European Journal of Language Policy

Educational language policies in the United States: a critical discourse analysis of ELPA21

European Journal of Language Policy (2020), 12, (1), 5–27.

Abstract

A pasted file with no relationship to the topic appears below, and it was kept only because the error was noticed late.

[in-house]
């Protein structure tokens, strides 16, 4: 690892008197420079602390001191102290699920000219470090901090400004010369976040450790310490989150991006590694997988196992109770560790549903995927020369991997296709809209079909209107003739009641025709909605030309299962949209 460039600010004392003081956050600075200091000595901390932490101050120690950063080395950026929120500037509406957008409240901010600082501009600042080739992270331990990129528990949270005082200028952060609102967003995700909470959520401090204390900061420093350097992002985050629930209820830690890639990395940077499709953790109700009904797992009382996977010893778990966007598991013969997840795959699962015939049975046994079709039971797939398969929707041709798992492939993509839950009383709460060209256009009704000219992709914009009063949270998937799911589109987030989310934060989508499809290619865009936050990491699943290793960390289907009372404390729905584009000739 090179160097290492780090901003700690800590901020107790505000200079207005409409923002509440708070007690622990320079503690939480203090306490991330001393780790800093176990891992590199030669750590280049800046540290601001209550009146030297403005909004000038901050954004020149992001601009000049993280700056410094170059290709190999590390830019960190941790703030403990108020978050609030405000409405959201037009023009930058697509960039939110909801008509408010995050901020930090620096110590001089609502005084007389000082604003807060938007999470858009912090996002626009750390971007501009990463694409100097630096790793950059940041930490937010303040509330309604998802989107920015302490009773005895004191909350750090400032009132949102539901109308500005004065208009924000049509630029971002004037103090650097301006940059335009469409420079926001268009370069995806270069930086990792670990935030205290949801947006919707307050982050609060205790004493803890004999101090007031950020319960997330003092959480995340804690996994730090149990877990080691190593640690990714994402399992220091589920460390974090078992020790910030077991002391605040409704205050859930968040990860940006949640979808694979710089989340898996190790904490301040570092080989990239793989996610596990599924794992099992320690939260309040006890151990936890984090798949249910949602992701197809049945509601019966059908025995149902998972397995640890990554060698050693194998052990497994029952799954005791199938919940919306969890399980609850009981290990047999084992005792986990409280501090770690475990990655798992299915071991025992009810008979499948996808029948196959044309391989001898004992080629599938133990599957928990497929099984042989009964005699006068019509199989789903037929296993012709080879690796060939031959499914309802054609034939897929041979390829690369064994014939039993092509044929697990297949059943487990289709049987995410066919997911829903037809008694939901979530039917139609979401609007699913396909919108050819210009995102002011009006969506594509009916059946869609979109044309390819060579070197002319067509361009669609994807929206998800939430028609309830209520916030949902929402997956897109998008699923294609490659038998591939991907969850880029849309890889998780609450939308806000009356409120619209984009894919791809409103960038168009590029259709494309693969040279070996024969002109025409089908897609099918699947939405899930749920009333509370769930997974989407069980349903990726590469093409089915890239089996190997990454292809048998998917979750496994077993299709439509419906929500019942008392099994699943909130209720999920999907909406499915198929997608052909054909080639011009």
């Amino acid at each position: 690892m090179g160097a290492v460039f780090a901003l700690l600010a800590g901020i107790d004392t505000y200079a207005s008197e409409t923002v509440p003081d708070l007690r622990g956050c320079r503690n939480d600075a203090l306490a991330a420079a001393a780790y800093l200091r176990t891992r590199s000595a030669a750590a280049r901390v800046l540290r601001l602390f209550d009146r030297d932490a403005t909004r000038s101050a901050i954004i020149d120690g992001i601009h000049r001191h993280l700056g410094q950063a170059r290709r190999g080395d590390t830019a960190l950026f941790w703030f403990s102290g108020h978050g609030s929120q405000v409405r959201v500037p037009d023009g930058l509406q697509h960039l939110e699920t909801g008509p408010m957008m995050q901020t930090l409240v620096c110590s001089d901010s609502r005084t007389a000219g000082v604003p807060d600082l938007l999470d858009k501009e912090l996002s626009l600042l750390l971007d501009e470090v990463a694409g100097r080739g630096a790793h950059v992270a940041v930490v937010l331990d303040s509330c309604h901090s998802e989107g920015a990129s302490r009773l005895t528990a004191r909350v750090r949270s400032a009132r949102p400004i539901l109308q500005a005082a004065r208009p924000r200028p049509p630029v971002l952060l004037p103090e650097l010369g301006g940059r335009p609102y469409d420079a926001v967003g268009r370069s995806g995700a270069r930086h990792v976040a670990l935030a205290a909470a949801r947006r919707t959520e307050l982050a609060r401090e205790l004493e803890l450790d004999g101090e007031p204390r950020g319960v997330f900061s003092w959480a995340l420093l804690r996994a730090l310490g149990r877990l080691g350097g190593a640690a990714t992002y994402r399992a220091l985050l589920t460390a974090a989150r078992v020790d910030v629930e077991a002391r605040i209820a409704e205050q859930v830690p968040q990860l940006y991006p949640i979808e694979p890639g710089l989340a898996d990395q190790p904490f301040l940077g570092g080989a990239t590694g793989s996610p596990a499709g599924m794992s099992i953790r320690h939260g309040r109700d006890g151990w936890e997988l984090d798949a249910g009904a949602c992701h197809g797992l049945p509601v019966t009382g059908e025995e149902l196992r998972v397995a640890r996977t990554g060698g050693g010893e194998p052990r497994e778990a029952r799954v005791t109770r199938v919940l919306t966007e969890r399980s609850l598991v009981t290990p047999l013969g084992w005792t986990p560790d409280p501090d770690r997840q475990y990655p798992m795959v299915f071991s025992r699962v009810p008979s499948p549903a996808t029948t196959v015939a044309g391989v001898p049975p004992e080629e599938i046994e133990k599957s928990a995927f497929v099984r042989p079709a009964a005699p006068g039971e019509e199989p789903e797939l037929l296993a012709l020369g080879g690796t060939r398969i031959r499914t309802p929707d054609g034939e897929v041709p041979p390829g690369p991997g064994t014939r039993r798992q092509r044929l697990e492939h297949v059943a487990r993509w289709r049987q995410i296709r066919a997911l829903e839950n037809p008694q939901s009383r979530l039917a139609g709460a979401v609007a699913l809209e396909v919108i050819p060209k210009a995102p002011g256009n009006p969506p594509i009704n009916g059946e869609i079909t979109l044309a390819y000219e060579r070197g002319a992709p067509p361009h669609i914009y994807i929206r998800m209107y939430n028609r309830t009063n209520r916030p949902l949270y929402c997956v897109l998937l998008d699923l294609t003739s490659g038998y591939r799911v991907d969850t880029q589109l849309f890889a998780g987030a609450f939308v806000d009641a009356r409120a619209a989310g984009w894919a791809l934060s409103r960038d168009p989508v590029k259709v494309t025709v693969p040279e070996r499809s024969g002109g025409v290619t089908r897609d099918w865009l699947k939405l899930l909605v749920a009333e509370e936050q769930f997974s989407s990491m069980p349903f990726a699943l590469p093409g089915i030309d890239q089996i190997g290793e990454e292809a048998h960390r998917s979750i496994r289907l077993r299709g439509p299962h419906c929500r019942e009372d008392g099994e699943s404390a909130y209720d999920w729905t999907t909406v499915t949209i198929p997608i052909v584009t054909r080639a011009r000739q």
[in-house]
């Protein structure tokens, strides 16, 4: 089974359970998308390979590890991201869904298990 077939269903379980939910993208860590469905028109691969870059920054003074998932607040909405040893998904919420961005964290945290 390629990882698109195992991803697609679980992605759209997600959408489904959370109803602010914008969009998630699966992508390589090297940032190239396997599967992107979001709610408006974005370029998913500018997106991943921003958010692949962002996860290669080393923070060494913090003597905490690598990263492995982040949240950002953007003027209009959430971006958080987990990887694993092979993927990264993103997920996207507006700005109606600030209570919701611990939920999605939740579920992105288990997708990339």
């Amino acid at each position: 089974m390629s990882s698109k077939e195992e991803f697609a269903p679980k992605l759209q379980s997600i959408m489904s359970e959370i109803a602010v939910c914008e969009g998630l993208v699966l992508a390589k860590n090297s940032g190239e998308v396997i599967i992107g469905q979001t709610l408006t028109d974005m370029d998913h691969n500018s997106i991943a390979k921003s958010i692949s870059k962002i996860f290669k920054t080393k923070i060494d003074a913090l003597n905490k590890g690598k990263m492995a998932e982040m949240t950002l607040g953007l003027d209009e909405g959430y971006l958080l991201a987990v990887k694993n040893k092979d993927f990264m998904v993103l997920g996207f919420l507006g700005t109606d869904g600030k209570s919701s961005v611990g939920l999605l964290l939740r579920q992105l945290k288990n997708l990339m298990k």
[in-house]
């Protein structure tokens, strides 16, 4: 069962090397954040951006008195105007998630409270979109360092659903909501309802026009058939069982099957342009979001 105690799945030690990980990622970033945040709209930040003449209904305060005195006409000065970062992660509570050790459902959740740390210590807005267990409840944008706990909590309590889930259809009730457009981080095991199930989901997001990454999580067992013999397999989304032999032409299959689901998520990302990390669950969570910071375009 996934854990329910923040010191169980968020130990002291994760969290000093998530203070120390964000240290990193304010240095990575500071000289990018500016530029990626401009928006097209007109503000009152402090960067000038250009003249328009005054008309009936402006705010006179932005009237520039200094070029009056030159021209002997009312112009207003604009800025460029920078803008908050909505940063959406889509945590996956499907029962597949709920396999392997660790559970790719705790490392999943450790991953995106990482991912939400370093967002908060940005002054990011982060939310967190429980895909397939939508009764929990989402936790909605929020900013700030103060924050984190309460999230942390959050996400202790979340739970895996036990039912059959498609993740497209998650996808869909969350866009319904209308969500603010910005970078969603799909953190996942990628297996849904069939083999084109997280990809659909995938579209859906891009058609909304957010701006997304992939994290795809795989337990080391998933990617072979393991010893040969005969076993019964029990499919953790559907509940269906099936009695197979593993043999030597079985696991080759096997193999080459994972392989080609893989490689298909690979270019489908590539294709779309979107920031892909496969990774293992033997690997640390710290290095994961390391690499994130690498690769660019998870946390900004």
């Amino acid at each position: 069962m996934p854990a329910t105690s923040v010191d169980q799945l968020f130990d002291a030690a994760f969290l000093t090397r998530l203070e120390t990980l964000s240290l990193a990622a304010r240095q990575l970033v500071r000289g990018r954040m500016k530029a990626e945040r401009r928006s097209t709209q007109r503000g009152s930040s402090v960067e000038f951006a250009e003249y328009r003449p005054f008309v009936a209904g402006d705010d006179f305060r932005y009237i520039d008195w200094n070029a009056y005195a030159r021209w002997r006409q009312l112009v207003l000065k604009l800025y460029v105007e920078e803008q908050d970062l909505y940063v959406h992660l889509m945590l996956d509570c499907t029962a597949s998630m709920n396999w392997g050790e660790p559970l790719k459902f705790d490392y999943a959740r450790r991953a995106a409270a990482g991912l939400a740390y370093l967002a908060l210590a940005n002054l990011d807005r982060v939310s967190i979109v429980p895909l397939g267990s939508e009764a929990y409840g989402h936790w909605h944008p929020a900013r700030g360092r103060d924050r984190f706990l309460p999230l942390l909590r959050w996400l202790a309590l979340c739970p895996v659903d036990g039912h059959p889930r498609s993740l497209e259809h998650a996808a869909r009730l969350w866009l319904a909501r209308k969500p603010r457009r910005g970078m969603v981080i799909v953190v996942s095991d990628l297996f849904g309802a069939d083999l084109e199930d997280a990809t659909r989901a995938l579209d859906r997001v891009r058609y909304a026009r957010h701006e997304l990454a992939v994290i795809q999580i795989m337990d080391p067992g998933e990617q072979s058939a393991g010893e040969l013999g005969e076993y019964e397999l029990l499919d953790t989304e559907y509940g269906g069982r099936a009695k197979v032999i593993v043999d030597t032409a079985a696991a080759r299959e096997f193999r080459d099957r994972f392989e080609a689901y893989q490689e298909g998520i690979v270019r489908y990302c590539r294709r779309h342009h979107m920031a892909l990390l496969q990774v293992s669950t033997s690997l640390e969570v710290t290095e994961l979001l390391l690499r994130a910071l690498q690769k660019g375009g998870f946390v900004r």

This study examines the definitions of learners and programmes in state and district policy documents in the English Language Proficiency Assessment for the twenty-first century (ELPA-21) consortium and scrutinises how the No Child Left Behind Act (NCLB) of 2001 still influences the state and district policy documents. Framed by Tollefson’s critical language policy (2006) and Fairclough’s (1995) critical discourse analysis, it finds that the federal definitions for English Learners (ELs) and programmes heavily influenced the state and district policy documents in the United States. More specifically, states relate to the federal definitions of ELs and programmes in how they emphasise students’ “other” languages and prioritise English development and academic achievement in English-speaking classrooms. The study also finds that districts appropriate federal and state definitions by creating tools for identification and assessment, namely through a home language survey and an initial language proficiency screener. Districts also comply with federal and state regulations to measure ELs’ language development in an annual proficiency test. However, there is evidence to support that districts appropriate these definitions in complex ways because some create space for bilingualism while others specify English development as the only stated programme goal.

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